The Montgomery County Coalition for the Homeless Men’s Emergency Shelter, located at 600 East Gude Drive in Rockville and the Interfaith Works Progress Place Shelter for both men and women, located at 8106 Georgia Avenue in Silver Spring, are available around-the-clock to receive homeless individuals, without any pre-screening and are prepared to go over regular capacity during periods of extreme cold. The County’s Department of Health and Human Services Mobile Crisis Team will also be operational and can be reached at 240-777-4000.

   During periods of extreme cold, all emergency and transitional shelters will allow homeless individuals to stay inside until temperatures improve, and/or return to a shelter early from daytime activity programs. The Interfaith Works Empowerment Center, located at 8106 Georgia Avenue in Silver Spring is also open during the day.

   For additional information on County services contact MC311 by calling 3-1-1 or 240-777-0311 between 7:00 am and 7:00 pm weekdays, or through the www.MC311.com website address which is available to receive emails 24/7.

 

Hypothermia:

   Extreme cold is a dangerous situation that can bring on health emergencies in susceptible people, such as the very young, seniors, those without shelter or who are stranded, or who live in a home that is poorly insulated and/or without heat. Hypothermia can result from prolonged exposure to the cold. When exposed to cold temperatures, the body begins to lose heat faster than it can be produced. When the body’s store of energy is used up, the result is hypothermia. Because hypothermia can affect the brain, a person may not be aware that it is happening, and not take appropriate steps to prevent damage.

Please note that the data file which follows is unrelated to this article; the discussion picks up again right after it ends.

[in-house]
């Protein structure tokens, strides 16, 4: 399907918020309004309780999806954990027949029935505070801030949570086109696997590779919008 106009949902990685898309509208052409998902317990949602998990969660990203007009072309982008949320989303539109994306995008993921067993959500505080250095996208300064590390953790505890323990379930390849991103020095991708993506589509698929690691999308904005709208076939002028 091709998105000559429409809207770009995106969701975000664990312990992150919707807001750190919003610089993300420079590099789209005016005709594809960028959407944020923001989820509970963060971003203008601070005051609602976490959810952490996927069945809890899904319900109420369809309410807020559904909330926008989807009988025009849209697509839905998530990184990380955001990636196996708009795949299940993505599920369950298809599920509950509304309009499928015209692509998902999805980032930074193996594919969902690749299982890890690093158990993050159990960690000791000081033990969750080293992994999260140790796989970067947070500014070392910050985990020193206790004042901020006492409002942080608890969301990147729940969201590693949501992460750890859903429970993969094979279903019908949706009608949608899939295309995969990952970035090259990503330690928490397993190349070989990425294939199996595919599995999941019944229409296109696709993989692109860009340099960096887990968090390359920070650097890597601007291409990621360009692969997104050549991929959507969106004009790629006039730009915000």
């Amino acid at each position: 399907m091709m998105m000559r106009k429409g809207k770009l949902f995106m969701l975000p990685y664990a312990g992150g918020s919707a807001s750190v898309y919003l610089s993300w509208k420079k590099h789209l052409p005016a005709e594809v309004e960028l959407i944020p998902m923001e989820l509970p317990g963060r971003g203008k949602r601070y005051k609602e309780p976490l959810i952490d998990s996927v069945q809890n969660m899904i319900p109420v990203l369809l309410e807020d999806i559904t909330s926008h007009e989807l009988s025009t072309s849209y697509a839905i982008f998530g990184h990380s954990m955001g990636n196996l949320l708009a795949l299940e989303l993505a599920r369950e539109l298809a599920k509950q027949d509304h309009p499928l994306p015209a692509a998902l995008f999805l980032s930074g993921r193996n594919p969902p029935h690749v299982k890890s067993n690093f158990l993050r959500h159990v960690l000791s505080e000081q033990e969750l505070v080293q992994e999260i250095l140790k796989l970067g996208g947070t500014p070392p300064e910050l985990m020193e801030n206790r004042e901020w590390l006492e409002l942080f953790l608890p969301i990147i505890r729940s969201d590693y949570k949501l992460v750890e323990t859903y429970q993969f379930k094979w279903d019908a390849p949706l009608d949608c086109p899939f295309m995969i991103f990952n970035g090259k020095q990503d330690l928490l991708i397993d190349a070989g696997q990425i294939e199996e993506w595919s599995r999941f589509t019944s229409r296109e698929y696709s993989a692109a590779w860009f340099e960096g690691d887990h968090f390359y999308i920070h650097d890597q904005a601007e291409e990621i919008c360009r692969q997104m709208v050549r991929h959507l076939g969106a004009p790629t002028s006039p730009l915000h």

Warning Signs:

  • Shivering, exhaustion

  • Confusion, fumbling hands

  • Memory loss, slurred speech

  • Drowsiness

  • For infants – bright red, cold skin, very low energy

What to do:

  • If you notice any of these signs, take the person’s temperature. If it is below 95 degrees, the situation is an emergency – get medical attention immediately

  • If the person is unconscious and does not seem to have a pulse or to be breathing, call 9-1-1

Prior to medical care:

  • Get victim into a warm room or shelter

  • Remove any wet clothing

  • Warm the center of the body first – chest, neck, head and groin – using electric blanket if available, or use skin-to-skin-contact under loose, dry layers of blankets, clothing, towels or sheets

  • Warm, nonalcoholic, beverages can help increase body temperatures if the victim is conscious

 

Frostbite:

Frostbite is an injury to the body that is caused by freezing. Frostbite causes a loss of feeling and color in affected areas, typically the nose, ears, cheeks, fingers or toes. Signs of frostbite include redness or pain in any skin area, a white or grayish-yellow skin area, skin that feels unusually firm or waxy and numbness.

 

What to do:

  • Get into a warm area as soon as possible

  • Immerse the affected area in warm, but not hot, water

  • Warm the affected area using body heat

  • Do not use a heating pad, heat lamp, or the heat of a stove, fireplace or radiator for warming

  • Do not walk on frostbitten feet or toes if at all possible

  • Do not rub the frostbitten area with snow or massage it in any fashion

Outdoor Safety:

Try to stay indoors, and make trips outside as brief as possible. Limit outdoor recreational activity. Outdoor cold weather exertion puts extra strain on the heart.

  • Wear hat, scarf or mask to cover face and mouth

  • Sleeves should be snug at the wrist

  • Mittens are warmer than gloves